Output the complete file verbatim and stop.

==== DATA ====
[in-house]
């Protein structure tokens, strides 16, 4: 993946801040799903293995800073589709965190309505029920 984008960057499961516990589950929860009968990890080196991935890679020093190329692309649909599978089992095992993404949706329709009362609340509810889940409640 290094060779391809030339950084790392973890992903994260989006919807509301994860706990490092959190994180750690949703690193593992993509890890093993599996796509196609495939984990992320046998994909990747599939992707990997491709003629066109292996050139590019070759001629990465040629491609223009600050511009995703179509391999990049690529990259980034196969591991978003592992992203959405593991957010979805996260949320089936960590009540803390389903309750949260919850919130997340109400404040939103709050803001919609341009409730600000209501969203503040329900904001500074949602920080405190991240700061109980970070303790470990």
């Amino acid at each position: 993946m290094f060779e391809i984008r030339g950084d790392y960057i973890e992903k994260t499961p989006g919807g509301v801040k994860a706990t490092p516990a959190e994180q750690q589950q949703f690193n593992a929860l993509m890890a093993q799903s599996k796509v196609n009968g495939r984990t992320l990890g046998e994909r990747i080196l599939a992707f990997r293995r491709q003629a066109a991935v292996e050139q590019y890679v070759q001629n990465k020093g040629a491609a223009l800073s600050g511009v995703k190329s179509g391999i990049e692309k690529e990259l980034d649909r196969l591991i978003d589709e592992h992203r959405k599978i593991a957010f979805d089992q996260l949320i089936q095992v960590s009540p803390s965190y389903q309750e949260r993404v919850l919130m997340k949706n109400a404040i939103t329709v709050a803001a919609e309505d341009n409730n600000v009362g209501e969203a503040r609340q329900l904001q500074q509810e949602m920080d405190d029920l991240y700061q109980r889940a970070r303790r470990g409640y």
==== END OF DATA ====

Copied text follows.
[in-house]
């Protein structure tokens, strides 16, 4: 993946801040799903293995800073589709965190309505029920 984008960057499961516990589950929860009968990890080196991935890679020093190329692309649909599978089992095992993404949706329709009362609340509810889940409640 290094060779391809030339950084790392973890992903994260989006919807509301994860706990490092959190994180750690949703690193593992993509890890093993599996796509196609495939984990992320046998994909990747599939992707990997491709003629066109292996050139590019070759001629990465040629491609223009600050511009995703179509391999990049690529990259980034196969591991978003592992992203959405593991957010979805996260949320089936960590009540803390389903309750949260919850919130997340109400404040939103709050803001919609341009409730600000209501969203503040329900904001500074949602920080405190991240700061109980970070303790470990």
């Amino acid at each position: 993946m290094f060779e391809i984008r030339g950084d790392y960057i973890e992903k994260t499961p989006g919807g509301v801040k994860a706990t490092p516990a959190e994180q750690q589950q949703f690193n593992a929860l993509m890890a093993q799903s599996k796509v196609n009968g495939r984990t992320l990890g046998e994909r990747i080196l599939a992707f990997r293995r491709q003629a066109a991935v292996e050139q590019y890679v070759q001629n990465k020093g040629a491609a223009l800073s600050g511009v995703k190329s179509g391999i990049e692309k690529e990259l980034d649909r196969l591991i978003d589709e592992h992203r959405k599978i593991a957010f979805d089992q996260l949320i089936q095992v960590s009540p803390s965190y389903q309750e949260r993404v919850l919130m997340k949706n109400a404040i939103t329709v709050a803001a919609e309505d341009n409730n600000v009362g209501e969203a503040r609340q329900l904001q500074q509810e949602m920080d405190d029920l991240y700061q109980r889940a970070r303790r470990g409640y």